What all leaders should read Apr 7, 2008
This book has everything a leader needs to know and use. It is that foundation every leader should have and constantly strive for.
Lincoln is still a leader. Oct 1, 2007
I selected "Lincoln on Leadership" as a biography to use in a graduate educational administration course and I couldn't have chosen a better book. The organization of the book highlighted leadership qualities that Lincoln exemplified and each chapter had a succinct summary of those leadership skills. Lincoln's leadership is applicable to all types of leadership including education.
Leadership During ALL Times Apr 28, 2007
Donald T. Phillips used our sixteenth president's wisdom under fire to provide an excellent primer for leadership focused on tough times, but it is as important during good times. When sales are at record levels, employees are happily working long hours, and new prospects are pounding on the doors because of customers' recommendations, is when one needs to be preparing for potential tough times.
Few will go through the meat-grinder which faced President Lincoln, but able leadership during good times will give an organization a firm footing for the mishaps and misfortunes which will affect us all at some point. Focusing on the 'Endeavor' section of the book, Phillips illustrates examples of Lincoln's will, ability, and lack of hesitation in making tough, necessary decisions. Losing a war, being sniped at by those who should be supporters, and struggling with difficult family matters can be paralyzing, but ignoring a personnel issue so as to not rock the boat during a smooth voyage can also be destructive. Phillips points out how "Lincoln often accepted the aggravation and exasperation caused by subordinates if they did their jobs competently", but he also shows how Lincoln could be decisive and tough when his hand was forced. This includes disciplining and firing upper level staff such as cabinet secretaries and commanding generals.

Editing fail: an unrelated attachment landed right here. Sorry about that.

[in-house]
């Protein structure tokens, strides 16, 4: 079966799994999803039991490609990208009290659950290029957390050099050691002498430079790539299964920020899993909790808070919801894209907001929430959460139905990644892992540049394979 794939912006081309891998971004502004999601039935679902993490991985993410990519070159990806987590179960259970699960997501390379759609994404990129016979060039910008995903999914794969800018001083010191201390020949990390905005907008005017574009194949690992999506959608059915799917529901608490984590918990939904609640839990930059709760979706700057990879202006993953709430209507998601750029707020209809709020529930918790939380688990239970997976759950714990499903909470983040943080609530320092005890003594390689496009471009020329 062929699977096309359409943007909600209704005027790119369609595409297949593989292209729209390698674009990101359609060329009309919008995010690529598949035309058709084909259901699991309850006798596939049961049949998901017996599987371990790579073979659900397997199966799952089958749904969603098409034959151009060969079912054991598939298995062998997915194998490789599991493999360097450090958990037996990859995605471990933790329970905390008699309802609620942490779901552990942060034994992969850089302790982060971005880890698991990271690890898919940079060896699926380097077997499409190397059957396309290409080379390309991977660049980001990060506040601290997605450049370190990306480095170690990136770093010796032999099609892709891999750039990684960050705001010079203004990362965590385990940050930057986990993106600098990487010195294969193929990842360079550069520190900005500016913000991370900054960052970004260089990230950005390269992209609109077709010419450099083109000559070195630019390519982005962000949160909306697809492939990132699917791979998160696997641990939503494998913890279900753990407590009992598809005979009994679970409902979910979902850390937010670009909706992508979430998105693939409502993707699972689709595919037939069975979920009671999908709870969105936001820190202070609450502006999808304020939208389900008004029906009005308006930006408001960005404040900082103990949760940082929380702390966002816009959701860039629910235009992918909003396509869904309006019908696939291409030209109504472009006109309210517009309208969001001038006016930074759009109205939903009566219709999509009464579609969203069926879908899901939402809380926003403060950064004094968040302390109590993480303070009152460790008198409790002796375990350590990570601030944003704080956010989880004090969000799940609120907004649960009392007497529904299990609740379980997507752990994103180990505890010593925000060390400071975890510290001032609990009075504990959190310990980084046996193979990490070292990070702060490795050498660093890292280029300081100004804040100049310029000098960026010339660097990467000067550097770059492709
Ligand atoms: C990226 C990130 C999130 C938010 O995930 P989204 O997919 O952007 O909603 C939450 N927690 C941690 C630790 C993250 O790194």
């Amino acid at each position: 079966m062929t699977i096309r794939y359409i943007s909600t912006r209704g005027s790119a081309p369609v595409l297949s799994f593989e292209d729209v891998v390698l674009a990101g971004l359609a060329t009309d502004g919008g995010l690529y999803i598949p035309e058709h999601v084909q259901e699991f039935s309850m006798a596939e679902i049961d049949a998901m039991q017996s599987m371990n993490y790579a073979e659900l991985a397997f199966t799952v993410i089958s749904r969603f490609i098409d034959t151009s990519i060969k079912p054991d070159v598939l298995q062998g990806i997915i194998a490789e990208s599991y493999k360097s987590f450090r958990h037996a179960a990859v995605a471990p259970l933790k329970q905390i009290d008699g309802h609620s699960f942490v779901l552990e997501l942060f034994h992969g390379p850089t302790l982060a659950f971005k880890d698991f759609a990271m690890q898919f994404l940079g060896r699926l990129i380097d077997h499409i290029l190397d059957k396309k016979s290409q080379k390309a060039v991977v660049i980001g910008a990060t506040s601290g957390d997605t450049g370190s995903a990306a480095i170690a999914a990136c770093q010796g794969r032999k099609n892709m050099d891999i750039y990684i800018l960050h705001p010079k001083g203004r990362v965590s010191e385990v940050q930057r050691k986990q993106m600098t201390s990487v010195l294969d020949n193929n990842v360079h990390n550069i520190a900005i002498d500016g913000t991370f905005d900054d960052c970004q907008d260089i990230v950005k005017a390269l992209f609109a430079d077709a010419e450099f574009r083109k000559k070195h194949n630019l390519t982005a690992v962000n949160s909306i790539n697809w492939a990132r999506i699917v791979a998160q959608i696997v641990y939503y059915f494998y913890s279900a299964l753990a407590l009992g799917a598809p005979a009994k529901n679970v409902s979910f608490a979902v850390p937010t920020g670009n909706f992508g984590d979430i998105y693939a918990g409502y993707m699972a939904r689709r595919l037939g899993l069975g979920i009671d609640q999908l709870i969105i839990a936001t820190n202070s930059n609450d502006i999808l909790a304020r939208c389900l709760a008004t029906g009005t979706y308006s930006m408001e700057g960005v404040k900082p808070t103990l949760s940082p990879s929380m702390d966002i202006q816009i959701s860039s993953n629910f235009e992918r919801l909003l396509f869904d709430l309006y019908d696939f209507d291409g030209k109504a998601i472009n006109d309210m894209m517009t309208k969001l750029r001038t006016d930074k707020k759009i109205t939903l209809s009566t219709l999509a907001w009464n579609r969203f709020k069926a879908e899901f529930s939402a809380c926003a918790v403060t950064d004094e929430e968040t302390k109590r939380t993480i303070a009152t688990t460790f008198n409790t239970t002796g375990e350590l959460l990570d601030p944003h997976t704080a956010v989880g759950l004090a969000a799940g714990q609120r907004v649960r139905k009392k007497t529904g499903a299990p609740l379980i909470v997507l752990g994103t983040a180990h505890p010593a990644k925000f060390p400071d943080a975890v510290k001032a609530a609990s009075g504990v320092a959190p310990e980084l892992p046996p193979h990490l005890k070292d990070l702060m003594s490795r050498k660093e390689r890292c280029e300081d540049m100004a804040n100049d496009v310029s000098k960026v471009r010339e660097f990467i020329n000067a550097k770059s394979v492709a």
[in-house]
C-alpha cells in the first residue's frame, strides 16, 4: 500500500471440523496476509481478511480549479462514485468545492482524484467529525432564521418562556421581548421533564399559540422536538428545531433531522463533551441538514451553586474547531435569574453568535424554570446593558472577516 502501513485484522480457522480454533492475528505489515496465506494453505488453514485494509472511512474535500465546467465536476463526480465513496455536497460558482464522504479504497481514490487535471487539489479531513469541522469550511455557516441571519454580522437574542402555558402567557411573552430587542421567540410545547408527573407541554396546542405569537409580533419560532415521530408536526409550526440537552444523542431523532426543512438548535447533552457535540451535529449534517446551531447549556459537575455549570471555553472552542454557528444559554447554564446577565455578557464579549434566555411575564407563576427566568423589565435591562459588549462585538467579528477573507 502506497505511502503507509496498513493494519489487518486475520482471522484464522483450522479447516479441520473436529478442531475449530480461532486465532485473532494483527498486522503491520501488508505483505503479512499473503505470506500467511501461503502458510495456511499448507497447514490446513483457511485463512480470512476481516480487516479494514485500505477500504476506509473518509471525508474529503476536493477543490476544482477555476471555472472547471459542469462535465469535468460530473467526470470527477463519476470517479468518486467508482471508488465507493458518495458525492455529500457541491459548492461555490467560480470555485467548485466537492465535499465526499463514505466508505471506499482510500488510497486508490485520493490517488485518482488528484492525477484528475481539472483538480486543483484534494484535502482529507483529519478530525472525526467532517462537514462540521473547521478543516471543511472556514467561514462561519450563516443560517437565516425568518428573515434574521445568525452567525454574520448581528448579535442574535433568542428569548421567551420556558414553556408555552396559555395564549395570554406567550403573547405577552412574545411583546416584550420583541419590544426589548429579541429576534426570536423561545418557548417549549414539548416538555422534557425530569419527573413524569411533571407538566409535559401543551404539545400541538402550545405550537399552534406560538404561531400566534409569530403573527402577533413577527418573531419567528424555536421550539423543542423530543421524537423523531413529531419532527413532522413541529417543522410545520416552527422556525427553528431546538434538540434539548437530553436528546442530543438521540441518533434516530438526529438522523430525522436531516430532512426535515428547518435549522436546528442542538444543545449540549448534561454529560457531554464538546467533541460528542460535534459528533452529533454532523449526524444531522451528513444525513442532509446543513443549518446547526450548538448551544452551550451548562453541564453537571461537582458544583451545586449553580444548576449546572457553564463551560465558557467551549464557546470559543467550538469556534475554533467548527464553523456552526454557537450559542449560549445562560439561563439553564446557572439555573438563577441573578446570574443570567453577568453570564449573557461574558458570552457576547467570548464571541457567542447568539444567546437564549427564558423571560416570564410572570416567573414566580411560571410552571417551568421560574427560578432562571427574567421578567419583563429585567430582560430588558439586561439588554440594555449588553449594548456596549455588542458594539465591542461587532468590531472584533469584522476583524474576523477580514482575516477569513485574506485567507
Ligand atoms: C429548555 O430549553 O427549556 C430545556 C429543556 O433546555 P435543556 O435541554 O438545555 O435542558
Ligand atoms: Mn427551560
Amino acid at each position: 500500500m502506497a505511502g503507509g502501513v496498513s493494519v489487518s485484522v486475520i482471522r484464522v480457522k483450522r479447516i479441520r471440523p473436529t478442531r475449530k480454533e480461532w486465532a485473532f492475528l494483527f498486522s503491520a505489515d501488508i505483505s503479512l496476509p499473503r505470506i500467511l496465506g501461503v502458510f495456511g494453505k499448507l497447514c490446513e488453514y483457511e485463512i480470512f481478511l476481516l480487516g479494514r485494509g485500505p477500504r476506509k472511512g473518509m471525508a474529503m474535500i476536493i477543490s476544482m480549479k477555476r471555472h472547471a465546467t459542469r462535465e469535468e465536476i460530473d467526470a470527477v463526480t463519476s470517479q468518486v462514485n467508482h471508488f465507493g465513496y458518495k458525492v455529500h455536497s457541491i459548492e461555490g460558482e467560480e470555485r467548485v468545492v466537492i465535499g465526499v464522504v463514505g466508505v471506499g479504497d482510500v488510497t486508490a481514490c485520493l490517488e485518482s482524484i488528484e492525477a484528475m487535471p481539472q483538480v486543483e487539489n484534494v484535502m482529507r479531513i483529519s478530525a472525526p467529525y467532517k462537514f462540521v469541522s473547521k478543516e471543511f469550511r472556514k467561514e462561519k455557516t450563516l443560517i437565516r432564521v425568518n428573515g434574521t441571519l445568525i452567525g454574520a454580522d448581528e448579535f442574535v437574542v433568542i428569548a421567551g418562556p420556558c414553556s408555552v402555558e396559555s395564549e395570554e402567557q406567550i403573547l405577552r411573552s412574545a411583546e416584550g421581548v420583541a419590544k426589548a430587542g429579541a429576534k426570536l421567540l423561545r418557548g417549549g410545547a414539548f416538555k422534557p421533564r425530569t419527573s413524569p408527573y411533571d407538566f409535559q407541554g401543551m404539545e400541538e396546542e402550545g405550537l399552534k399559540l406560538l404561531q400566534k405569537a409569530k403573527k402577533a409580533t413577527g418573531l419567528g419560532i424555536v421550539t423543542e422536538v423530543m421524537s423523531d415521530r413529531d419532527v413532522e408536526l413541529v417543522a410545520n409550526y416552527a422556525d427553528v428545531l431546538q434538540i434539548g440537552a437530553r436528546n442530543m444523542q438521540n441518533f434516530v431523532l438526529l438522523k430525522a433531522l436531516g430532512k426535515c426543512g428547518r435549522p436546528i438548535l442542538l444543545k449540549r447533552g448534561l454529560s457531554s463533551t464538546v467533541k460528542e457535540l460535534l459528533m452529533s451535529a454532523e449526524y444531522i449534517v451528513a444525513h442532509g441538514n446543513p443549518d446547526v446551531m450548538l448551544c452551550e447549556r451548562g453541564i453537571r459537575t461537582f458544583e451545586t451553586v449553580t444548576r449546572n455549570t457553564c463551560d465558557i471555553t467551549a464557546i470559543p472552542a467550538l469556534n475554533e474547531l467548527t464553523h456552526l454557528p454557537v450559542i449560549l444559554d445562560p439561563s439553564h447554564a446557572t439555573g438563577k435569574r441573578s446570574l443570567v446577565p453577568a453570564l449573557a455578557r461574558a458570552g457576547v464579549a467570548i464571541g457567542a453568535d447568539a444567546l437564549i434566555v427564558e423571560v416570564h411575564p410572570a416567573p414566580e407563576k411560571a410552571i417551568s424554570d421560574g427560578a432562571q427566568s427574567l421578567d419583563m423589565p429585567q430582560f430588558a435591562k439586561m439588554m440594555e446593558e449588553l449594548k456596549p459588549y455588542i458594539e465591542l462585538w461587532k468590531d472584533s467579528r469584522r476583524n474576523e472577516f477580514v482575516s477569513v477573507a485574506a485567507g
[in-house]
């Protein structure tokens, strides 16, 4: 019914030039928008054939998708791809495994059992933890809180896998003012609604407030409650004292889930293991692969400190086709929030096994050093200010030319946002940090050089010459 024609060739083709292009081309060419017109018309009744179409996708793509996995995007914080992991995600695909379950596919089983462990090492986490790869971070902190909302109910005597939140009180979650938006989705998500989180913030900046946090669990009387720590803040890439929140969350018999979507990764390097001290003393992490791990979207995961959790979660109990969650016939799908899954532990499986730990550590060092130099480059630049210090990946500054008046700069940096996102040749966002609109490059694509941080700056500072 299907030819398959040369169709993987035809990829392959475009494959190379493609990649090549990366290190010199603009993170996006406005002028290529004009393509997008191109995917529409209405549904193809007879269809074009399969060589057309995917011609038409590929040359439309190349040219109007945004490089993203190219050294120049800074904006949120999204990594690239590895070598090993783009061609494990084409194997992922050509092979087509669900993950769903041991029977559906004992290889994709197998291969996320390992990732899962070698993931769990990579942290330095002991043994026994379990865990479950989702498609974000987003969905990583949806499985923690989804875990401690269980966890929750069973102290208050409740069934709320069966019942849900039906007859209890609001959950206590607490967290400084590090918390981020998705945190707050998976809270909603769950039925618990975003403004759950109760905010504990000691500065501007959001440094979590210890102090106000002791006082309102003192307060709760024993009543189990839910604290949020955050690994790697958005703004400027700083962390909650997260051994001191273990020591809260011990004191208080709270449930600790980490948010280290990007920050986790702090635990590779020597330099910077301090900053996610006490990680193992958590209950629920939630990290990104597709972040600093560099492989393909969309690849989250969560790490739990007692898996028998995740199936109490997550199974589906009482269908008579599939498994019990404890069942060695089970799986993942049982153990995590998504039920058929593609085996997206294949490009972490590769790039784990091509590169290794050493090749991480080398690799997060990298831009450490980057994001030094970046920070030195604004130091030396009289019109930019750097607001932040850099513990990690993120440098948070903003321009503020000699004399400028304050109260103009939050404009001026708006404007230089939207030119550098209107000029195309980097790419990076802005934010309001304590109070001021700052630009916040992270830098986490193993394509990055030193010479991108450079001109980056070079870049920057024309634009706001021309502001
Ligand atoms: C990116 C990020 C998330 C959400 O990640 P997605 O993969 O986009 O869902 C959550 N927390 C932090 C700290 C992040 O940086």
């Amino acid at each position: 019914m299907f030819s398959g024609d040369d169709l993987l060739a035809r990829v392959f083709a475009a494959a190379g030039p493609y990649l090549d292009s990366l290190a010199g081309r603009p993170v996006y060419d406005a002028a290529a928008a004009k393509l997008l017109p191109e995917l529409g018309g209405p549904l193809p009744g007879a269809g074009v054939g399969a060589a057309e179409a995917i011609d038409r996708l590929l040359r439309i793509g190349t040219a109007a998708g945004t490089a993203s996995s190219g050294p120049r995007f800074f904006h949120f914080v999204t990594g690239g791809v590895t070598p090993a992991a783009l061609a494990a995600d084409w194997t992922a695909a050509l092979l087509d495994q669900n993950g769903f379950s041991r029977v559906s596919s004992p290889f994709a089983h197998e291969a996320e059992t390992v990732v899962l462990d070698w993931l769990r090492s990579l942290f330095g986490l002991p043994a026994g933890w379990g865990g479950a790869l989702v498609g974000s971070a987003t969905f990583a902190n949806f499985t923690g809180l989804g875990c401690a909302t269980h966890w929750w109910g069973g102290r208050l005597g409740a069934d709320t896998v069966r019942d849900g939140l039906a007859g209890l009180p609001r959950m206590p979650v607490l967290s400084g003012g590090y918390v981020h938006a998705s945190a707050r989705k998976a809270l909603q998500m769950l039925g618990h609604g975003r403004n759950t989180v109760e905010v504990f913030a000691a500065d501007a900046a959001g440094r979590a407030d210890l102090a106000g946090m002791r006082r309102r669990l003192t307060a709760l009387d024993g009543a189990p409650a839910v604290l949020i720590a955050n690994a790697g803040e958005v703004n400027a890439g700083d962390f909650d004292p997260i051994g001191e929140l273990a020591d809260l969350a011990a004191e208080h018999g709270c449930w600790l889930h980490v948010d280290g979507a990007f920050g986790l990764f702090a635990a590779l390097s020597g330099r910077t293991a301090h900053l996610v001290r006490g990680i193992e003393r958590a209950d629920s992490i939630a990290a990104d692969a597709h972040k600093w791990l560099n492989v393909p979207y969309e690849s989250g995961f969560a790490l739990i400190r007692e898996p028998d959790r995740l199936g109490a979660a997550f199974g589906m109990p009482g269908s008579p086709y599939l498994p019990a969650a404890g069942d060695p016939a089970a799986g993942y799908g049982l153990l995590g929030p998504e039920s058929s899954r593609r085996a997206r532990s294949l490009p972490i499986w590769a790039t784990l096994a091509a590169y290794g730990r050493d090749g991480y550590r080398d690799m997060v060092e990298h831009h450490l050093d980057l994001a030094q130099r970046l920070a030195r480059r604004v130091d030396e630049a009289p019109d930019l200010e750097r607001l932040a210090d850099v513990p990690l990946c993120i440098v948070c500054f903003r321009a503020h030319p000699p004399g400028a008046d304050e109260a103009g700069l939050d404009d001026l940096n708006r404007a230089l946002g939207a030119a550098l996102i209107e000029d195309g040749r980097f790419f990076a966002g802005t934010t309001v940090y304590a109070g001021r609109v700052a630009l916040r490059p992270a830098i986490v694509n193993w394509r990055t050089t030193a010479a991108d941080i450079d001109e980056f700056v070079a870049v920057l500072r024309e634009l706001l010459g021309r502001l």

Any review of Lincoln's life would be incomplete without mentioning his use of humor and a unique storytelling ability to make his point. Phillips recounts Lincoln's reason for doing so, which includes these lines: "I often avoid a long and useless discussion by others or a laborious explanation on my own part by a short story that illustrates my point of view." "No, I am not simply a story-teller, but story-telling as an emollient saves me much friction and distress." Oh, if only more of our business and government leaders would use short stories, saving us all some "friction and distress".
The chapter titled "Persuade Rather Than Coerce" explains that Lincoln was smart enough to know that he couldn't do it all by himself, but needed capable leaders who were authorized to make decisions and act on them. His largest problem with military leadership was a gauntlet of generals who were not willing to assume that responsibility. Understanding that influence is a more effective tool of leadership than coercion or orders, he "...preferred to let his generals make their own decisions and hoped that, through his suggestions, they would do the right thing."
That chapter begins with a quote from the first Lincoln Douglas debate: With public sentiment, nothing can fail; without it, nothing can succeed. Consequently he who molds public sentiment goes deeper than he who enacts statutes or pronounces decisions. Looking back at the presidents of my lifetime, it is easy to see which have taken this advice to heart, and have shown success because of it. Likewise, those who have ignored it, and a recent president comes to mind, have had their leadership suffer.
Paraphrasing John C. Maxwell, there is no such thing as `leadership during tough times'; there is only `leadership'. Those fond of history and anyone interested in leadership should read this book.
Great viewpoint on focusing on people Apr 23, 2007
This book is one of the best management/leadership books I have ever read. It was giving to me by one of my business school professors who I respect and admire greatly. The book will not disappoint you if you decide to buy it. Worth the time and money!